Barclays Plc, a major multinational banking and financial services company headquartered in London, was a “Top 10” recipient of the U.S. Federal Reserve’s emergency lending liquidity transfusions to rescue major U.S. and foreign banks and insurers.
Excerpts from Bloomberg Nov 28, 2011:
“There was not a direct subsidy to Barclays” from governments during the financial crisis, Chief Executive Officer Robert Diamond told a U.K. House of Commons hearing in London on June 8, 2011. While the company avoided taking government capital, it was more accepting of emergency cash from the U.S. Federal Reserve. Data show that the London-based bank borrowed $64.9 billion from the Fed on Dec. 4, 2008, more than two months after it agreed to buy the North American unit of Lehman Brothers Holdings Inc. in a bankruptcy auction. The London-based bank was still borrowing more than $40 billion from the Fed as late as June 2009, nine months after the Lehman deal closed. Sarah MacDonald, a Barclays spokeswoman, declined to say whether the bank also got liquidity from the Bank of England.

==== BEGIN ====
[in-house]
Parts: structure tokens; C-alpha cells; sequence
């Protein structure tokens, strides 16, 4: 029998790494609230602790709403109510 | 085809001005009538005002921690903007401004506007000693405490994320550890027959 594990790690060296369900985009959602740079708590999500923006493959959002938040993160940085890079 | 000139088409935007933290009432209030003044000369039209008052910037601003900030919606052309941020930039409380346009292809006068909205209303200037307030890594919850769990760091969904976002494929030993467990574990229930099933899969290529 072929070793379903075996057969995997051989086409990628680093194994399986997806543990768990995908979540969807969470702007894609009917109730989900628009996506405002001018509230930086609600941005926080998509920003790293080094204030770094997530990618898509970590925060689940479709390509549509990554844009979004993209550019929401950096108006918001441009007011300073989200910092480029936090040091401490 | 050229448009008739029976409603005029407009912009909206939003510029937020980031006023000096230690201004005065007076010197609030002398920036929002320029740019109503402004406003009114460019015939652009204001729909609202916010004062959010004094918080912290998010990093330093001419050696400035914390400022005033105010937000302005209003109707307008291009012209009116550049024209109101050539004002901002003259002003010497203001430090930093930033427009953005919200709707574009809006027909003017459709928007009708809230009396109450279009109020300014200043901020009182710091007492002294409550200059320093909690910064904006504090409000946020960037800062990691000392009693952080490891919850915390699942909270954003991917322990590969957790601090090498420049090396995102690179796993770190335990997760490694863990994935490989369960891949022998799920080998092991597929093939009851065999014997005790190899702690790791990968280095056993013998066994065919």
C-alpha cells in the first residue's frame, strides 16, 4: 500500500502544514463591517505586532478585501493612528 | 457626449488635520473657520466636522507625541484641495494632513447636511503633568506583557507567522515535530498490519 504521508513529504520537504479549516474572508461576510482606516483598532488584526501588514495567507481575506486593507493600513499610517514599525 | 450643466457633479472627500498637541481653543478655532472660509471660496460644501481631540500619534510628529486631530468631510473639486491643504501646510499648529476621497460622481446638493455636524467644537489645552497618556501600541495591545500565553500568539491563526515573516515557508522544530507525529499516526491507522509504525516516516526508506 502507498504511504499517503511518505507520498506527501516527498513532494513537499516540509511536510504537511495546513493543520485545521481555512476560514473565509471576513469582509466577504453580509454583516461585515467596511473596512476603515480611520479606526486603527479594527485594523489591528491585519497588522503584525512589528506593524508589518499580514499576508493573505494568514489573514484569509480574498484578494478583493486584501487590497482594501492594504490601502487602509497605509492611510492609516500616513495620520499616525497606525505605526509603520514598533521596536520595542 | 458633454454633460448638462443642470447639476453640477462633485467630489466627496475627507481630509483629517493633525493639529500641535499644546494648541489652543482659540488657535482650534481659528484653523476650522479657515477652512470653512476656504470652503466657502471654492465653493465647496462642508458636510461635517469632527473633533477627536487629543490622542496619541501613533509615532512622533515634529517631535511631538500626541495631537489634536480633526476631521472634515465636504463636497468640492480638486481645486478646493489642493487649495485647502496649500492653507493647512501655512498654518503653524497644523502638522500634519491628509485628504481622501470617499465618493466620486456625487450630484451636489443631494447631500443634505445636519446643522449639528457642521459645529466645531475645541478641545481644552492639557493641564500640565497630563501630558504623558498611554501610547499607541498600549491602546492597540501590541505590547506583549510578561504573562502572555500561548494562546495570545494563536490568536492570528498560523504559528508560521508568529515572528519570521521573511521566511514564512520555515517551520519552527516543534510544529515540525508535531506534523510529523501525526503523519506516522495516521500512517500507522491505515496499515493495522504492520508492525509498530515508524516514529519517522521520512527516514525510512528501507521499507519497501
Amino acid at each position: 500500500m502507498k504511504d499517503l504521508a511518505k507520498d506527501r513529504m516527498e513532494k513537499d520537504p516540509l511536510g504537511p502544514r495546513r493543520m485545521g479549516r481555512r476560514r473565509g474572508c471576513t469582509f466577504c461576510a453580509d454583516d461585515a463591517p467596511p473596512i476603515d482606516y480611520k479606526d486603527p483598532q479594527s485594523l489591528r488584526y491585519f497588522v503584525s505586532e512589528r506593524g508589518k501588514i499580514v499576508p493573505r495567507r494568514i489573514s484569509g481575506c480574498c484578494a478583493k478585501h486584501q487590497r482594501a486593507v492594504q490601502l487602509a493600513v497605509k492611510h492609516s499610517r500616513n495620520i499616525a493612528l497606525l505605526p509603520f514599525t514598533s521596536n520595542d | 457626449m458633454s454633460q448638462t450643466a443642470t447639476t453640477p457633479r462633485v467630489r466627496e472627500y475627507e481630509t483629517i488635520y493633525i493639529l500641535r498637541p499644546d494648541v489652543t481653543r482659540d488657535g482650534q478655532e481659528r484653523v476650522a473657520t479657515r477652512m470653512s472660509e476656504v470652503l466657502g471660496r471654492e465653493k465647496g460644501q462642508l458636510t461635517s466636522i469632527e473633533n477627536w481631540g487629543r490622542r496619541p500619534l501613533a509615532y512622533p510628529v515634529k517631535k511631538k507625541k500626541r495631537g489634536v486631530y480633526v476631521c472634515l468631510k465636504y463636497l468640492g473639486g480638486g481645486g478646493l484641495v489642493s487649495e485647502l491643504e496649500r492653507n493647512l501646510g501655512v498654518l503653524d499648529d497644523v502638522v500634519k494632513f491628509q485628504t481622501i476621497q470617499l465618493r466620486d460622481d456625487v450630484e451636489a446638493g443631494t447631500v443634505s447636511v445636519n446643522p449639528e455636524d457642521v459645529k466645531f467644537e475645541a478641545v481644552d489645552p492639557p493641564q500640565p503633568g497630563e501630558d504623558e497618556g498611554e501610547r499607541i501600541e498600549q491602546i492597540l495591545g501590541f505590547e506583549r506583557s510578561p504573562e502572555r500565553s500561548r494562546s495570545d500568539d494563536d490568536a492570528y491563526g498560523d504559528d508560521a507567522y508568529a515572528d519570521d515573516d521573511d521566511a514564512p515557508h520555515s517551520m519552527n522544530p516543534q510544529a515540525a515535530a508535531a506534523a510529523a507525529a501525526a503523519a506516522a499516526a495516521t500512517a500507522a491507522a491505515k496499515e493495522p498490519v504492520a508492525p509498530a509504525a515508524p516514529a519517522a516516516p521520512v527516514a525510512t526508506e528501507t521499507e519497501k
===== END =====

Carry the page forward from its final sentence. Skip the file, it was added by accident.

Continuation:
Peak amount of debt on 12/4/2008: $64.9B ____________________________
Barclays and numerous other major financial institutions were financially resuscitated with hundreds of billion of dollars generously provided by the Federal Reserve subprime meltdown 2007-2010.
U.S. citizens now deserve to also be granted the same direct access to liquidity from the Federal Reserve, via a U.S. Citizens Credit Facility.
The Leviticus 25 Plan revitalizes financial stability for American families, reduces dependence on government, pays for itself over a 10-15 year period, and generates trillion dollar federal budget surpluses annually over the first five years.
The Leviticus 25 Plan 2018 – $75,000 per U.S. citizen